The Works of Samuel Johnson, LL. D.: The lives of the most eminent English poets

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J. Buckland [and 40 others], 1787

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Stran 396 - This tranfgreffion of regularity was by himfelf and his admirers termed greatnefs of foul. But a great mind difdains to hold any thing by courtefy, and therefore never ufurps what a lawful claimant may take away, He that encroaches on another's dignity, puts himfelf in his power; he is either repelled with helplefs
Stran 87 - wickednefs often profpers in real life, the poet is certainly at liberty to give it profperity on the ftage. For if poetry has an imitation of reality, how are its laws broken by exhibiting the world in its true form ? The Stage may fometimes gratify our wifhes; but, if it be truly the mirror of
Stran 84 - of Addifon's genius. Of a work fo much read, it is difficult to fay any thing new. About things on which the publick thinks long, it commonly attains to think right; and of Cato it has been not unjuftly determined, that it is rather a poem in dialogue than a drama,
Stran 381 - made; It was read by the high and the low, the learned and illiterate. Criticifm was for a while loft in wonder ; no rules of judgement were applied to a book written in open defiance of truth and regularity. But when diftinctions came to be made, the part which gave leaft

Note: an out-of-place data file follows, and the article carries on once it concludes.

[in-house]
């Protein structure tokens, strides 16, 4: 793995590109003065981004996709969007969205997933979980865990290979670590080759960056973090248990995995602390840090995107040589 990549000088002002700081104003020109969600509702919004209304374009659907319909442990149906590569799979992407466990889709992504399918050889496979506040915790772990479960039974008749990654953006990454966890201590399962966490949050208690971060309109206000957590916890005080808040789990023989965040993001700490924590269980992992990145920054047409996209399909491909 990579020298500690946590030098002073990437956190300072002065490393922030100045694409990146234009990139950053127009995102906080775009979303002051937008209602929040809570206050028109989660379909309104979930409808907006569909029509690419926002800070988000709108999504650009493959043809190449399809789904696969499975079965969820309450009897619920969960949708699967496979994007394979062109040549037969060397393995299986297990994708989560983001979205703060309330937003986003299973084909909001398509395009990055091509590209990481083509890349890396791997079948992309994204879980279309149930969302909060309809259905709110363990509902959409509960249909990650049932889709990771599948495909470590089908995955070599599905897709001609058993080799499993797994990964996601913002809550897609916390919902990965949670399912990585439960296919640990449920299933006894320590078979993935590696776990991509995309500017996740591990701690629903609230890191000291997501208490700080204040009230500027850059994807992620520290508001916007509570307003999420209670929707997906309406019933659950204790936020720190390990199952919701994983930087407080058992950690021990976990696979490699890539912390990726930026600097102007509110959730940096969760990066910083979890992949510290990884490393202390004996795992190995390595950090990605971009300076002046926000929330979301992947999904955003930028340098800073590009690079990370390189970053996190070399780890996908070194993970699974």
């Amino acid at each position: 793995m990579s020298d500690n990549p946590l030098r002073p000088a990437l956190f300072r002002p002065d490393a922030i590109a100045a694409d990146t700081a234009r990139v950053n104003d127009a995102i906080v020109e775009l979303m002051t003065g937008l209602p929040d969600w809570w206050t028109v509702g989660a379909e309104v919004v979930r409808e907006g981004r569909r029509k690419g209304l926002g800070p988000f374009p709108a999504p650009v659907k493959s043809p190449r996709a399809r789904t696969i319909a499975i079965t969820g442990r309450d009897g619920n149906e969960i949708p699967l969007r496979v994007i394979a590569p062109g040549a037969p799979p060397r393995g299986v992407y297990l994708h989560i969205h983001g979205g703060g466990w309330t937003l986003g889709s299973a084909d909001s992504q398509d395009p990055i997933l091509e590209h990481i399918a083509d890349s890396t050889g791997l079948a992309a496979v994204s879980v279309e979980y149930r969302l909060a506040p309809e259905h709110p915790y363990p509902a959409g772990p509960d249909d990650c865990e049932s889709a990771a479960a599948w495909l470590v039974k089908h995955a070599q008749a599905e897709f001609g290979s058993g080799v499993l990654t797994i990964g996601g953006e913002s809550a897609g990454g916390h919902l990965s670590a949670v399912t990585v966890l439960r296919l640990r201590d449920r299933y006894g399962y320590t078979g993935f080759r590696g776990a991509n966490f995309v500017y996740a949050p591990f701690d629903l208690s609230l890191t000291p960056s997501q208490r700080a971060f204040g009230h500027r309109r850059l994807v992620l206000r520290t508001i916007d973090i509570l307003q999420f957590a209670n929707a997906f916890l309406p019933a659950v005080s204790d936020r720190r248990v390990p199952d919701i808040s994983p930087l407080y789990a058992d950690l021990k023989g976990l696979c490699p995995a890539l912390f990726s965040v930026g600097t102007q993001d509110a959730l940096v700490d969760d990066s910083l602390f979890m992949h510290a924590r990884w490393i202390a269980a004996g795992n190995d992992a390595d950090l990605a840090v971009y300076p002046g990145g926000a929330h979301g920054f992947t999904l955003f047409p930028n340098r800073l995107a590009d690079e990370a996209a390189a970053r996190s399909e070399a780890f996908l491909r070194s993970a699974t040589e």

Stran 236 - E. IT has been obferved in all ages, that the advantages of nature or of fortune have contributed very little to the promotion of happinefs ; and that thofe whom the fplendour of their rank, or the extent of their capacity, have placed upon the fummits of human life, have not often given anyjuft
Stran 194 - as love writing for writing fake, & w d rather fhow their own Fine Parts, y" Report the valuable ones of any other man. So the Elegy I renounce. I condole with you from my heart, on the lofs of fo worthy a man, and a Friend to us both. Now he is gone, I
Stran 331 - The fcheme propofed for this happy and independent fubfiftence was, that he fhould retire into Wales, and receive an allowance of fifty pounds a year, to be raifed by a fubfcription, on which he was to live privately in a cheap place, without afpiring any more to affluence, -or having any farther care of reputation. This
Stran 68 - To this the lords would naturally agree; and the king, who was yet little acquainted with his own prerogative, and, as is now well known, almoft indifferent to the poffeffions of the Crown, had been perfuaded to confent. The only difficulty was found among the commons, who were not likely to approve the perpetual
Stran 203 - jefts. Furthermore, it drove out of England (for ** that feafon) the Italian Opera, which had carried all " before it for ten years." Of this performance, when it was printed, the reception was different, according to the different opinion of its readers. Swift commended it for the excellence of its morality, as a piece that placed all kinds of vice in
Stran 40 - Latin, and therefore his profeffion of regard was probably the effect of his civility rather than approbation. Three of his Latin poems are upon fubjects on which perhaps he would not have ventured to have written in his own language. The Battle of tie

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